The sample we considered here displayed material culture heterogeneity in funerary contexts during the last phases of the Lombard migration. This, together with the fact that identities other than ethnicity, such as gender and kin status, were most directly displayed in a funerary context, indicates that expressing ethnic identity was not a goal manifested in the cemeteries. Object selection in graves was not consciously meant to reflect the ‘Lombardness’ of the dead persons but rather to mediate different kinds of identity in relation to different realities and needs.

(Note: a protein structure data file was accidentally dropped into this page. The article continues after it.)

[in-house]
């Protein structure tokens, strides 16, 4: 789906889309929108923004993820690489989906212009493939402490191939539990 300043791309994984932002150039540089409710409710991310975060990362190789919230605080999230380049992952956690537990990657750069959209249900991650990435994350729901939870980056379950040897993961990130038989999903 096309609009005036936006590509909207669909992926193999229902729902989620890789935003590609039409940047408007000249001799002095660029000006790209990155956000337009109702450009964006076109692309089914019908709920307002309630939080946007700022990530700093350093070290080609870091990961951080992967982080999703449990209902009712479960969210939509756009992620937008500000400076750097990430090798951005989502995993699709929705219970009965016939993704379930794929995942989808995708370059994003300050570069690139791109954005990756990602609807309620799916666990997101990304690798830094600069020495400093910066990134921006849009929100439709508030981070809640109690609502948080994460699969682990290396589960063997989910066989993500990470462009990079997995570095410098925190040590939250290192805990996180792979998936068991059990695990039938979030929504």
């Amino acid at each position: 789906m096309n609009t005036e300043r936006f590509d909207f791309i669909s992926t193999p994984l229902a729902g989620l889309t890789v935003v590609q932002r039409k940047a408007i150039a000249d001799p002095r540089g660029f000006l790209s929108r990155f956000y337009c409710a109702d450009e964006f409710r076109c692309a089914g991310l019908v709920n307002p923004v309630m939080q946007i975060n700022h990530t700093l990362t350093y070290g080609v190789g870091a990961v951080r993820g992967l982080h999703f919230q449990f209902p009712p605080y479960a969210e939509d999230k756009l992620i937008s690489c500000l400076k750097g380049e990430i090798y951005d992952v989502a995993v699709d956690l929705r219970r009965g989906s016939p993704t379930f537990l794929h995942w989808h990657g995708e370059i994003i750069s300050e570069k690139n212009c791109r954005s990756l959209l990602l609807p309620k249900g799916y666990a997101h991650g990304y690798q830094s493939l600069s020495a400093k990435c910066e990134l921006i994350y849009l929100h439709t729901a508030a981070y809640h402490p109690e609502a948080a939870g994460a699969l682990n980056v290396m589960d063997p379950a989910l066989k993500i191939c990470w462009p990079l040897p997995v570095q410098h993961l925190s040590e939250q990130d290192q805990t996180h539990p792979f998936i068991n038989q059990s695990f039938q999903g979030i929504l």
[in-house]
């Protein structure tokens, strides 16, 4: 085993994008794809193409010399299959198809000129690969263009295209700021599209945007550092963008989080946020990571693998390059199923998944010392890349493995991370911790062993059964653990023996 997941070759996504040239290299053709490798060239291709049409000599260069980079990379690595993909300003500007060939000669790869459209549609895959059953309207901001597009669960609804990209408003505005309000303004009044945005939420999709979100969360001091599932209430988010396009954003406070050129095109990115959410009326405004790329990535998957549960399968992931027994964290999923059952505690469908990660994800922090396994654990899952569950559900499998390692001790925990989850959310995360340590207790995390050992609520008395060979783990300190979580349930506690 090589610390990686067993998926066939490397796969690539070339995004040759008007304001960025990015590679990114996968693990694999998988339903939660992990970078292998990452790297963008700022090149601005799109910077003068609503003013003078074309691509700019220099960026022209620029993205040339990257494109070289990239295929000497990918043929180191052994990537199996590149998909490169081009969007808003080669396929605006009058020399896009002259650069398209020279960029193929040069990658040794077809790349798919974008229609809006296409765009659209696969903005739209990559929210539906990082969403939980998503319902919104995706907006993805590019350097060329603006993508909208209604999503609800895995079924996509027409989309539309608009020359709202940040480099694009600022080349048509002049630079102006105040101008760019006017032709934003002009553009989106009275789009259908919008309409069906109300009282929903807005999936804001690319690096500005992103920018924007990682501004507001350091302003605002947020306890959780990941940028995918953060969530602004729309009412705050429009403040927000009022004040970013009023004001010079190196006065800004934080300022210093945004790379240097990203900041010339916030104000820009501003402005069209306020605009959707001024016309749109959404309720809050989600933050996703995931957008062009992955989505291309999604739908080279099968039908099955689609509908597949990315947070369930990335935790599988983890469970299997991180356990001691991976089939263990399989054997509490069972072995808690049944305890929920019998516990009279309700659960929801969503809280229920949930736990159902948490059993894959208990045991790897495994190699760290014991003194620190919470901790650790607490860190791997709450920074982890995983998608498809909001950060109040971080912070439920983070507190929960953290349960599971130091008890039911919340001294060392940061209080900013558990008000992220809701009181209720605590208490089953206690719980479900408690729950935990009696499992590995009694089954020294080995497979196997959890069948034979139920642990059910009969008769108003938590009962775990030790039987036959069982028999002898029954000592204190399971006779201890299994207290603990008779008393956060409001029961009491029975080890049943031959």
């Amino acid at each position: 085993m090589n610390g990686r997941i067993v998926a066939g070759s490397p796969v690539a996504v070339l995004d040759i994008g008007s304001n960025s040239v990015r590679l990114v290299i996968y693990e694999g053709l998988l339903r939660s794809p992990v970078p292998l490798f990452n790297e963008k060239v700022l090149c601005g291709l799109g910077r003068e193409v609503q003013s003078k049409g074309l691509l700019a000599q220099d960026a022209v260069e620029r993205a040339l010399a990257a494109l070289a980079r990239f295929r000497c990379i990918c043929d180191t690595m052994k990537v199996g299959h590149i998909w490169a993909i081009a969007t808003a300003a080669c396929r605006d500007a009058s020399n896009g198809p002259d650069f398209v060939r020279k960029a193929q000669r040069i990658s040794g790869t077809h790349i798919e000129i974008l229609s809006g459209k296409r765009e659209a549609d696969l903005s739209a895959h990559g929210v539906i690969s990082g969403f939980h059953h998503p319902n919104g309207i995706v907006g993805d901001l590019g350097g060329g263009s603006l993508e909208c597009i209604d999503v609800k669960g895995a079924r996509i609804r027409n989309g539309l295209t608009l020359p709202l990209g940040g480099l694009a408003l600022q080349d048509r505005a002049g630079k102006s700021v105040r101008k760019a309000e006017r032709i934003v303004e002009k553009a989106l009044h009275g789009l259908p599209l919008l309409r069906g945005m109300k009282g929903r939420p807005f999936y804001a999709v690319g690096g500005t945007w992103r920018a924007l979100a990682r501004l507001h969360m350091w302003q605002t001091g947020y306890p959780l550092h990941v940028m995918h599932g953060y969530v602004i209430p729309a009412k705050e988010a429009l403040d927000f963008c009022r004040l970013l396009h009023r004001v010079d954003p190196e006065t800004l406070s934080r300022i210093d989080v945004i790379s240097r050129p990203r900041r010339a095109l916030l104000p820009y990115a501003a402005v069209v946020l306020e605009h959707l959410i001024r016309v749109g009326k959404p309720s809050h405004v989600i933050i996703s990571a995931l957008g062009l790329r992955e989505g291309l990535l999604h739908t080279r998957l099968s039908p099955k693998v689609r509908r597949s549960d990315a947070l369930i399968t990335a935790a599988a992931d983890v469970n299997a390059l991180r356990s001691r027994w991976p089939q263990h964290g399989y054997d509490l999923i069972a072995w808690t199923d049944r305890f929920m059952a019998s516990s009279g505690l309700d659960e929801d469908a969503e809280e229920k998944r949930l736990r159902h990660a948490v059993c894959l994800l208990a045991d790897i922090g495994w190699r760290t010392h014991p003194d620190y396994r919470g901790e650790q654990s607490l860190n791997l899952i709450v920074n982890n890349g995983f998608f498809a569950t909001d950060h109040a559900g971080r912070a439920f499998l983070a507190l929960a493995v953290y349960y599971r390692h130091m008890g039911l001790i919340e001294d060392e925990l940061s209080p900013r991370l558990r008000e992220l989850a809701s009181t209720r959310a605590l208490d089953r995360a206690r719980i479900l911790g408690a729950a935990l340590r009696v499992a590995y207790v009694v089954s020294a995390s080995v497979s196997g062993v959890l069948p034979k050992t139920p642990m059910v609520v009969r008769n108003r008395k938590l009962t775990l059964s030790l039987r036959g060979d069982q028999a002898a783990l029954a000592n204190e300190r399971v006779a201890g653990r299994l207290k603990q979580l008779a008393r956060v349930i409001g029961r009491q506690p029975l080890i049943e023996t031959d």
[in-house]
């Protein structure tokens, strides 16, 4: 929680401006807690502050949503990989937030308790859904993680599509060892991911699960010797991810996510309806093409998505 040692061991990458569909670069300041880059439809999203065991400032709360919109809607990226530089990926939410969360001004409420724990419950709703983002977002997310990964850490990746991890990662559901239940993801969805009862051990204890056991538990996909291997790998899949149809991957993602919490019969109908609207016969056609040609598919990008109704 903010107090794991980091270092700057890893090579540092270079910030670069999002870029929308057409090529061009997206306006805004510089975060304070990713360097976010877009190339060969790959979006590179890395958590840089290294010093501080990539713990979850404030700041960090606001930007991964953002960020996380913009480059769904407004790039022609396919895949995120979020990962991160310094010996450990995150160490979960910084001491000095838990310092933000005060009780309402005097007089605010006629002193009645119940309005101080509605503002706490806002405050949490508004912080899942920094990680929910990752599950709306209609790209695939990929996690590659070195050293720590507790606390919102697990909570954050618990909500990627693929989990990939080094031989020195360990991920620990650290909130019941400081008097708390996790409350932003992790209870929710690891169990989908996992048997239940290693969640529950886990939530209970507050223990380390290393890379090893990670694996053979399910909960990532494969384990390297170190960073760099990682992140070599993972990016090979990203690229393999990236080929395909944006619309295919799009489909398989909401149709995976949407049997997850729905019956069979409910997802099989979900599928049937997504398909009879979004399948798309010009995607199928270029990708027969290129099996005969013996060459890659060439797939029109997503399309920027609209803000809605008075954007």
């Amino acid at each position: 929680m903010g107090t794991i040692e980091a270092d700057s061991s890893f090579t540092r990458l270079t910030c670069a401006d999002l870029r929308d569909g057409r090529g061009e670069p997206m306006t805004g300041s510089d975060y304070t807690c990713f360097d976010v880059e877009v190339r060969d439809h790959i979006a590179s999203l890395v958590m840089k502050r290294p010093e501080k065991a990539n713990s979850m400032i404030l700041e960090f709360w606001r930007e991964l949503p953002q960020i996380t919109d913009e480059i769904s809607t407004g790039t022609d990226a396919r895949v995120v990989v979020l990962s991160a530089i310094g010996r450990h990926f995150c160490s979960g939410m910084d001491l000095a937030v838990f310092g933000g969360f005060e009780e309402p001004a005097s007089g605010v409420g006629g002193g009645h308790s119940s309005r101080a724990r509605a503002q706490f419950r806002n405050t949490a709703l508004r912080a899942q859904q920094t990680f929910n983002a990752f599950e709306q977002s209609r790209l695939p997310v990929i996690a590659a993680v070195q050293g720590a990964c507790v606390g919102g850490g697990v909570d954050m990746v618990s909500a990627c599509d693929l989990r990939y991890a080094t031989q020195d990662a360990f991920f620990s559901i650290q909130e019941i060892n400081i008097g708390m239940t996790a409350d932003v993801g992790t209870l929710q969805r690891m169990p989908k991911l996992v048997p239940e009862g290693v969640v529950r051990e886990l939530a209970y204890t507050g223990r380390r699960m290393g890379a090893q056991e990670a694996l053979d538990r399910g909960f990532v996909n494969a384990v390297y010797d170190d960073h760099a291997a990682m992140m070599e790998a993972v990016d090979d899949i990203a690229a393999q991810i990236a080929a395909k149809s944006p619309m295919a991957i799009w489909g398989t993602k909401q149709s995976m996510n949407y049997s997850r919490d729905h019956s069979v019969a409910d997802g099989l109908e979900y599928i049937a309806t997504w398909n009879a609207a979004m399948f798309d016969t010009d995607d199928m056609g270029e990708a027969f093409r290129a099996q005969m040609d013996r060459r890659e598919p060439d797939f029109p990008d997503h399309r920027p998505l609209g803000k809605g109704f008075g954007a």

This research has shed new light on and given new impetus to the study of the Lombard migration and settlement in Italy, from an archaeological perspective. Research should continue in this direction, including study of more cemeteries and settlements, to better clarify the steps in this migration, of identity formation and the ways – at least in a funerary context – of the ways Lombard groups mediated their identities within ever changing cultural landscapes.